What Is Arthrogryposis?
Arthrogryposis (ar-throw-grih-POE-sis) is when children have stiffness and loss of motion in more than one joint. Babies are born with arthrogryposis, and it is usually permanent. But medical experts can help kids get the best range of motion their stiff joints will allow.
What Are the Signs & Symptoms of Arthrogryposis?
The joint stiffness that happens with arthrogryposis is called contracture (kun-TRAK-cher). It means the joint can't move the way it should. Joints may stay straight and not bend, or they may stay bent and a child can't straighten them.
Some contractures are mild. Others can be severe. Children may have:
- trouble moving
- poor growth
- weak muscles
- very thin or bony-looking arms and legs
Some children have problems in most of their joints. They may have stiff shoulders, elbows, hands, hips, knees, and feet. Some kids have only a few stiff joints.
When a child has contracture in just one joint (such as clubfoot), it's not usually arthrogryposis.
What Causes Arthrogryposis?
Experts don't always know why children have arthrogryposis. It could be something that stops the muscles and joints from developing as they should. Sometimes it's because of another condition, like a disease of the nerves or muscles. Or it might happen because a fetus doesn't move much during pregnancy. This can affect the way the baby's muscles and nerves develop.
How Is Arthrogryposis Diagnosed?
When a baby is born with more than one contracture, doctors will check the baby's nerves and muscles. They may order blood tests or imaging tests like X-rays.
Doctors sometimes know that a baby has arthrogryposis before birth. That's because it can show up on a prenatal ultrasound.
Most of the time, doctors can diagnose the problem and plan treatment based on a physical exam and routine tests. Doctors may also need to do tests like these:
How Is Arthrogryposis Treated?
Doctors and other medical experts work together as a team to treat arthrogryposis. To help kids get the best range of motion from stiff, tight joints, treatment might include:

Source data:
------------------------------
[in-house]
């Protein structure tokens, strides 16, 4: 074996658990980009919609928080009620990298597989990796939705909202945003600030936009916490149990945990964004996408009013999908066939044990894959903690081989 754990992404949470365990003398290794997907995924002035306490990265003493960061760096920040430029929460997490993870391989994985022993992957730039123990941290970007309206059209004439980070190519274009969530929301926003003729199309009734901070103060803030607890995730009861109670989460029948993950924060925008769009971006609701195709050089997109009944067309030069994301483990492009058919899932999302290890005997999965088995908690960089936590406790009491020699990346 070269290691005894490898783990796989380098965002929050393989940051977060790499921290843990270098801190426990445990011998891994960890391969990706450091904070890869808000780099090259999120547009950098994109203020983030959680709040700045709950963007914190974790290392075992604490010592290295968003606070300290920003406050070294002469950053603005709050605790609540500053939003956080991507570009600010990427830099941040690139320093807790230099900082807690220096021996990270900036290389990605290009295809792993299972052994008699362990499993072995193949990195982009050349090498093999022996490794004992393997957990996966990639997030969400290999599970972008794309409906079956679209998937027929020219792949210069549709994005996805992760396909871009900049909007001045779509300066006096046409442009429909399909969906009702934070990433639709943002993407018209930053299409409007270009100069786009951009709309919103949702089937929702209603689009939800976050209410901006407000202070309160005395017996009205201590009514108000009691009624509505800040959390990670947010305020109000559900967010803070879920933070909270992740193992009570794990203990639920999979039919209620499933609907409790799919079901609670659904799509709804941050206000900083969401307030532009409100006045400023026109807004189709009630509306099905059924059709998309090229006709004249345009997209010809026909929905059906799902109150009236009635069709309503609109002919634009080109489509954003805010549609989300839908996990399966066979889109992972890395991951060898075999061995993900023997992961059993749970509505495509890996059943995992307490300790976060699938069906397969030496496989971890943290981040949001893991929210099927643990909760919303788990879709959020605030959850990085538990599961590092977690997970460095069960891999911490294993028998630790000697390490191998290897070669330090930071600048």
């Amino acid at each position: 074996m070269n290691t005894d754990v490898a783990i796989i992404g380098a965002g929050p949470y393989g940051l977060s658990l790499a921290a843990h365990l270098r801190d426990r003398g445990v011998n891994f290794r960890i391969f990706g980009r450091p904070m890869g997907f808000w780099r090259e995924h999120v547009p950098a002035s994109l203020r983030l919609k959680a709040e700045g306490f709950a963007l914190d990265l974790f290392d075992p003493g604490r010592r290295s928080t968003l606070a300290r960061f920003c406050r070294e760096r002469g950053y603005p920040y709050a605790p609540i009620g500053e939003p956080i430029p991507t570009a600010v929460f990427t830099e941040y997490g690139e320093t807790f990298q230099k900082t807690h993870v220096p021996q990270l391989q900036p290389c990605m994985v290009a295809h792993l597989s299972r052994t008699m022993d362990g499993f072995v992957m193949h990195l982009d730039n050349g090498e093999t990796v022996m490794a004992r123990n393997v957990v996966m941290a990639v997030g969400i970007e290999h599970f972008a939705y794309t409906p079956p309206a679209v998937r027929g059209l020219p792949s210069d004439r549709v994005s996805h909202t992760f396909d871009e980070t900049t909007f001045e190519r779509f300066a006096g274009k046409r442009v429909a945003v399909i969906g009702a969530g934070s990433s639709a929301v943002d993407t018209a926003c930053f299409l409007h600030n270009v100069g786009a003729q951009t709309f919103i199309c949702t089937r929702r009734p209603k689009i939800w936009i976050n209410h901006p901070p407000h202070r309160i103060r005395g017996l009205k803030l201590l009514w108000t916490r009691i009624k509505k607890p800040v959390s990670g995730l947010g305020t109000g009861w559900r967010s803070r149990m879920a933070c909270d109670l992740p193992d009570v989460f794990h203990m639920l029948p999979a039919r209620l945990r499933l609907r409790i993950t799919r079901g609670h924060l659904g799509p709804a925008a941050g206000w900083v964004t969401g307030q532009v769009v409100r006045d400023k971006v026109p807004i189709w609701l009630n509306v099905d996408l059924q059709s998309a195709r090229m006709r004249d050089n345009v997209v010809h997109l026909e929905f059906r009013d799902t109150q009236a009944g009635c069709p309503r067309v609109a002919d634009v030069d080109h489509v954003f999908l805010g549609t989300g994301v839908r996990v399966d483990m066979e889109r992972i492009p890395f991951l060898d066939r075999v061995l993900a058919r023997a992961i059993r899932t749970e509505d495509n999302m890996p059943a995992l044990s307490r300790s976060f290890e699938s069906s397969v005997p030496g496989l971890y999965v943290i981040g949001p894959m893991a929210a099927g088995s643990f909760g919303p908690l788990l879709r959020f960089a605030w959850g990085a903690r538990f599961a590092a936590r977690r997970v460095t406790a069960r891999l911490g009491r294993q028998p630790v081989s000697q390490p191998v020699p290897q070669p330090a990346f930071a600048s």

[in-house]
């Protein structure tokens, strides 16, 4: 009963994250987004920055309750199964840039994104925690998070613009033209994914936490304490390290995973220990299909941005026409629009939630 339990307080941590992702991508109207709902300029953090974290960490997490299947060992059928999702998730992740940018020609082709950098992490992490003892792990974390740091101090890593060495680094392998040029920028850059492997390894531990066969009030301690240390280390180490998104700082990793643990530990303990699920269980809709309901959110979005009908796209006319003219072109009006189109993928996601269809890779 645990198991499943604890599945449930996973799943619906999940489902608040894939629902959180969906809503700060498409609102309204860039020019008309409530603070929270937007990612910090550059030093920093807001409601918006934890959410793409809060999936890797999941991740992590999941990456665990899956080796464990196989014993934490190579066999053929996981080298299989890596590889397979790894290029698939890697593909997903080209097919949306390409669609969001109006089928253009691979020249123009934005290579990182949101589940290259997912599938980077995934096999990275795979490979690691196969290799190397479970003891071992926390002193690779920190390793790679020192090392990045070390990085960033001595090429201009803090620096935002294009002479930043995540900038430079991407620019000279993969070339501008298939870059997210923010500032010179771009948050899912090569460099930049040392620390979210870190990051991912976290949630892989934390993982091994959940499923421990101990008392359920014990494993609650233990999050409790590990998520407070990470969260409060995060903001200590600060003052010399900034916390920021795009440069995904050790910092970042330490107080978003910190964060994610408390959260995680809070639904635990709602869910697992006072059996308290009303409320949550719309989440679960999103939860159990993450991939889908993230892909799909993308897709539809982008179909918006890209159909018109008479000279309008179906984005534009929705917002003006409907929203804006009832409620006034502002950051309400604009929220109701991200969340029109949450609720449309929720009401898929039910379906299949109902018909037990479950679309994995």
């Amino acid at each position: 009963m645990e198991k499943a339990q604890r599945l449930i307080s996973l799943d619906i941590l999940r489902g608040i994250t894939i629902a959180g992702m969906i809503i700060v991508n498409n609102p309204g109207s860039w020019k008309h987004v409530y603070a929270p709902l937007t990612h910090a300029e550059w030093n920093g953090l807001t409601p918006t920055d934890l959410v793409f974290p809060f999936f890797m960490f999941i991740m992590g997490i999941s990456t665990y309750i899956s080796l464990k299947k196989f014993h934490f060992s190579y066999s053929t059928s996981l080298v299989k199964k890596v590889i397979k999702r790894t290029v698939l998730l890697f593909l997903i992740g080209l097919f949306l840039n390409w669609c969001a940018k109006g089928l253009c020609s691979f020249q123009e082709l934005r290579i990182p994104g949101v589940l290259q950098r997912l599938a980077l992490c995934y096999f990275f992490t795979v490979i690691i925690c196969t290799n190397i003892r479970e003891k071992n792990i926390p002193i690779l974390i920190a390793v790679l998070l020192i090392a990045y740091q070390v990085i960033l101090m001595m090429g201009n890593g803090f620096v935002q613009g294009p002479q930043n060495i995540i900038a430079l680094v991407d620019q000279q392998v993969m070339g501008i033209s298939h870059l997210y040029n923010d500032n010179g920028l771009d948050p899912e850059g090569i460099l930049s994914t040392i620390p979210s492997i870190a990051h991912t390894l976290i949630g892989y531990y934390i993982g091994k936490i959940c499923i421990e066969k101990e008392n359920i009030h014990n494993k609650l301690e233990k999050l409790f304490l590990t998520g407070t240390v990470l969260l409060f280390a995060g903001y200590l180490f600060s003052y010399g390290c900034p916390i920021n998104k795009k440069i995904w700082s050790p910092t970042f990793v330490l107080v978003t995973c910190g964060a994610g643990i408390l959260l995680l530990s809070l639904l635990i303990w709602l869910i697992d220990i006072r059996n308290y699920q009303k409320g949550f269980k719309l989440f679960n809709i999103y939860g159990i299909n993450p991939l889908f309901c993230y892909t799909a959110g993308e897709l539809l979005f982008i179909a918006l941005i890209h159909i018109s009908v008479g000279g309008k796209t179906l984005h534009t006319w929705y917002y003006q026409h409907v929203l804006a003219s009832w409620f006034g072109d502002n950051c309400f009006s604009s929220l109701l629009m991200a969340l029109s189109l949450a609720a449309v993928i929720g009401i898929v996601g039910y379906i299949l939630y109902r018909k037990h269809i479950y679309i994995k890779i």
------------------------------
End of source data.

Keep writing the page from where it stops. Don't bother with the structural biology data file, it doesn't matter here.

- bracing and orthotics for joint support
- splints and casts to improve joint position and motion
- physical therapy and occupational therapy
- at-home exercises and stretching to increase strength and flexibility
- surgery to reposition bones or move tendons (the cords that connect muscles to the bones)
What Can I Expect?
Therapy helps kids do the most they can as they grow. Your care team will give you exercises to do with your child at home. It takes time for a child's abilities to improve. Be patient and offer your support to older kids. Parents play a big part in the treatment of arthrogryposis.
Many kids can do things on their own and grow up to be independent. Others need more help. Even when arthrogryposis limits physical abilities, kids usually can think and learn just as well as other kids do.
How Can I Help My Child?
- Focus on the things your child can do.
- Encourage your child to try new things.
- Help your child be as active as possible.
- Give your child plenty of ways to learn and use all his or her abilities.
- Prenatal Genetic Counseling
- Bones, Muscles, and Joints
- Physical Therapy
- Occupational Therapy
- The Ponseti Clubfoot Brace: Tips for Parents
Note: All information is for educational purposes only. For specific medical advice, diagnoses, and treatment, consult your doctor.
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